almost 90 counties participate.
West Quoddy Head Light, located in Quoddy Head State Park, is the
Easternmost point of the contiguos United States, and the closest point
to Europe. The current lighthouse, with its distinctive red and white
stripes, features the only 3rd order Fresnel lens on the Maine Coast,
and overlooks Quoddy Narrows straight, between the United States and
Saturday, the 16th, was a beautiful day, and offered spectacular views
along the coast and across to Grand Manan Island. We setup three
stations, spaced apart in different areas of the park. The 40 meter
station was situated in the maintenance area, near the parking lot,
while the 20 and 17 meter stations were setup on both sides of the
Ryan, KB1YTR, operates 20m at West Quoddy Head Light
Once word got out that West Quoddy was on the air, we became extremely
popular! We had runs on both 20 and 40 meters at various times, and
experienced pileups - many of which reflected dramatic
propagation shifts. One minute you could be working stations in the W3
region and moments later you'd get 20 DLs in a row - all without
changing the direction of the antenna. QSB also dominated the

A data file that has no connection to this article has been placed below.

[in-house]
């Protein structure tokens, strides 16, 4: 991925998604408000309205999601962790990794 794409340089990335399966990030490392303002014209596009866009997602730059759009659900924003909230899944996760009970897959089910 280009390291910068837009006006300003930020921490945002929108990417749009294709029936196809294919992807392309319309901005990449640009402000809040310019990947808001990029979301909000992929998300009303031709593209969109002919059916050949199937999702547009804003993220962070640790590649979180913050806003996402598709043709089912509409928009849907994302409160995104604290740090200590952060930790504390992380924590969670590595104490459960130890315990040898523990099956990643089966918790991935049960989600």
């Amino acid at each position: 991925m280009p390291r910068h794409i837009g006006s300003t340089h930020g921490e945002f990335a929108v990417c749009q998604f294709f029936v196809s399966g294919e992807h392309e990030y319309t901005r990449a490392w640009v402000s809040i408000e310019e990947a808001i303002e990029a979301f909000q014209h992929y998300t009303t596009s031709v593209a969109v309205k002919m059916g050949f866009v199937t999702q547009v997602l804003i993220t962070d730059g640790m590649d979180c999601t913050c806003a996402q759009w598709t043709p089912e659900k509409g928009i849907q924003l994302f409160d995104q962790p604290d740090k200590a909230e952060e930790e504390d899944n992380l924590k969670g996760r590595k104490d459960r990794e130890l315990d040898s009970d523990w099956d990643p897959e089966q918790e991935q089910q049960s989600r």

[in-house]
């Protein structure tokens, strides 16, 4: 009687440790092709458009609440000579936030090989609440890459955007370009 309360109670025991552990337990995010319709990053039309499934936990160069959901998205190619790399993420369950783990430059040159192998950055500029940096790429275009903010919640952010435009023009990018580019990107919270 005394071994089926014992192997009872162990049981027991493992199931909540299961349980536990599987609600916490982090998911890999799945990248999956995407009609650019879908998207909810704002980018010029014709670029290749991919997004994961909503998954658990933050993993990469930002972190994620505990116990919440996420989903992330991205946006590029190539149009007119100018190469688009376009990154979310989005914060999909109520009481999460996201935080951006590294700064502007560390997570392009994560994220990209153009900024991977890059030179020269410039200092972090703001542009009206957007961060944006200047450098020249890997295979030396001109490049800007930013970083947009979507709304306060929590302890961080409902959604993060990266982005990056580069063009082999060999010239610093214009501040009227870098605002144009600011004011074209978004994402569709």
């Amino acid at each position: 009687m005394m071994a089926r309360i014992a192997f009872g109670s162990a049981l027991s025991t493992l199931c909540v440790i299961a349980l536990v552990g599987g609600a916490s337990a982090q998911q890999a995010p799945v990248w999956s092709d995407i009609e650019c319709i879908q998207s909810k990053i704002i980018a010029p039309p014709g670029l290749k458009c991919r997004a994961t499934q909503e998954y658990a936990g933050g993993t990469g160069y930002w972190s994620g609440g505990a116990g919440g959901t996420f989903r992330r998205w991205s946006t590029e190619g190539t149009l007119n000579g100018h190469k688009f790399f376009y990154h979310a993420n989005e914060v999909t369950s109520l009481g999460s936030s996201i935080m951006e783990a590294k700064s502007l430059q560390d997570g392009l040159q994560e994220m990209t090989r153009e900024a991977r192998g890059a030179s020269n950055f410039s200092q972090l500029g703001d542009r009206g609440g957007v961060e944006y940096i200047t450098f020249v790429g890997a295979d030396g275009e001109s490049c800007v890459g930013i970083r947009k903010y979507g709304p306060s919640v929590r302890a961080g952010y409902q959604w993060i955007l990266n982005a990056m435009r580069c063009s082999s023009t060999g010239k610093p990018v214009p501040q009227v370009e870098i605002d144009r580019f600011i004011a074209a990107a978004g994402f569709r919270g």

conditions, but it was never bad enough to bust a QSO.
While on the radio we were logging by UTC time, as usual, but there was
some confusion about what the local time was as our cell phones bounced
between the Atlantic and Eastern time zones depending on which network
Thom W1WMG spends some time on the air
Cindy W1CJS and Charlie W1CPS work 17m
The surrounding area is rural and somewhat depressed. It wasn't unusual
to see abandoned houses in one stretch, and million dollar vacation
homes in the next. Things are also spread out quite a bit. After we
broke down the stations on Saturday, we drove nearly 30 minutes before
finding a place for dinner! But once there, we were treated to friendly
service and heaping portions at very reasonable prices.
On Sunday morning we woke to rain, but once arriving at the lighthouse
only heavy fog lingered. This time, we setup the Ultra Lite 40 meter